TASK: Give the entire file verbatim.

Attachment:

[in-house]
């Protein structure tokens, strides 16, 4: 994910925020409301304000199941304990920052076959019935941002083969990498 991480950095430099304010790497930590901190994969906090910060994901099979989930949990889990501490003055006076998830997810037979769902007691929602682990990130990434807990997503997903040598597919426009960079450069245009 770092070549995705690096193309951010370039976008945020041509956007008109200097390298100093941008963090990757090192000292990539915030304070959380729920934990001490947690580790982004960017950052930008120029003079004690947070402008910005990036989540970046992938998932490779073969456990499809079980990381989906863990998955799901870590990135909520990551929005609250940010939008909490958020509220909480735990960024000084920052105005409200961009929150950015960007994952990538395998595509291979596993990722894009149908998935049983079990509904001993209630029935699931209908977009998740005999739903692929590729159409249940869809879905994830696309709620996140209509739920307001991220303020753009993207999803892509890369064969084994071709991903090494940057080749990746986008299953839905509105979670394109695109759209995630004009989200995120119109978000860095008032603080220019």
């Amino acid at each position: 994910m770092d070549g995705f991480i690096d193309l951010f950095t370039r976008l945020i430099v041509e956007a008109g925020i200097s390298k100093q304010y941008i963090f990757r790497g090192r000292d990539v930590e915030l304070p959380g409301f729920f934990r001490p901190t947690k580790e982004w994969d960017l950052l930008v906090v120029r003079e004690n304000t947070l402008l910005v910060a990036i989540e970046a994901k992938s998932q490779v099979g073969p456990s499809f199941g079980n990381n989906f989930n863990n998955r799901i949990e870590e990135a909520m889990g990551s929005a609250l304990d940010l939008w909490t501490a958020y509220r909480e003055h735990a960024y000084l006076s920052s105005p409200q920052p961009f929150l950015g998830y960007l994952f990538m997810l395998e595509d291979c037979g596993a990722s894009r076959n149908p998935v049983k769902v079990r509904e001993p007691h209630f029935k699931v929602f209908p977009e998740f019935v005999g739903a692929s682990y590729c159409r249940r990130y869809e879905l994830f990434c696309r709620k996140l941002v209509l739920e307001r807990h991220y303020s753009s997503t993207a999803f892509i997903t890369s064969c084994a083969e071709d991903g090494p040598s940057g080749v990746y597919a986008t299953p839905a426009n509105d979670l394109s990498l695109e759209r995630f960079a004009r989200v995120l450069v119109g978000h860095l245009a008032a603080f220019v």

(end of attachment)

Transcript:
[in-house]
């Protein structure tokens, strides 16, 4: 994910925020409301304000199941304990920052076959019935941002083969990498 991480950095430099304010790497930590901190994969906090910060994901099979989930949990889990501490003055006076998830997810037979769902007691929602682990990130990434807990997503997903040598597919426009960079450069245009 770092070549995705690096193309951010370039976008945020041509956007008109200097390298100093941008963090990757090192000292990539915030304070959380729920934990001490947690580790982004960017950052930008120029003079004690947070402008910005990036989540970046992938998932490779073969456990499809079980990381989906863990998955799901870590990135909520990551929005609250940010939008909490958020509220909480735990960024000084920052105005409200961009929150950015960007994952990538395998595509291979596993990722894009149908998935049983079990509904001993209630029935699931209908977009998740005999739903692929590729159409249940869809879905994830696309709620996140209509739920307001991220303020753009993207999803892509890369064969084994071709991903090494940057080749990746986008299953839905509105979670394109695109759209995630004009989200995120119109978000860095008032603080220019």
């Amino acid at each position: 994910m770092d070549g995705f991480i690096d193309l951010f950095t370039r976008l945020i430099v041509e956007a008109g925020i200097s390298k100093q304010y941008i963090f990757r790497g090192r000292d990539v930590e915030l304070p959380g409301f729920f934990r001490p901190t947690k580790e982004w994969d960017l950052l930008v906090v120029r003079e004690n304000t947070l402008l910005v910060a990036i989540e970046a994901k992938s998932q490779v099979g073969p456990s499809f199941g079980n990381n989906f989930n863990n998955r799901i949990e870590e990135a909520m889990g990551s929005a609250l304990d940010l939008w909490t501490a958020y509220r909480e003055h735990a960024y000084l006076s920052s105005p409200q920052p961009f929150l950015g998830y960007l994952f990538m997810l395998e595509d291979c037979g596993a990722s894009r076959n149908p998935v049983k769902v079990r509904e001993p007691h209630f029935k699931v929602f209908p977009e998740f019935v005999g739903a692929s682990y590729c159409r249940r990130y869809e879905l994830f990434c696309r709620k996140l941002v209509l739920e307001r807990h991220y303020s753009s997503t993207a999803f892509i997903t890369s064969c084994a083969e071709d991903g090494p040598s940057g080749v990746y597919a986008t299953p839905a426009n509105d979670l394109s990498l695109e759209r995630f960079a004009r989200v995120l450069v119109g978000h860095l245009a008032a603080f220019v």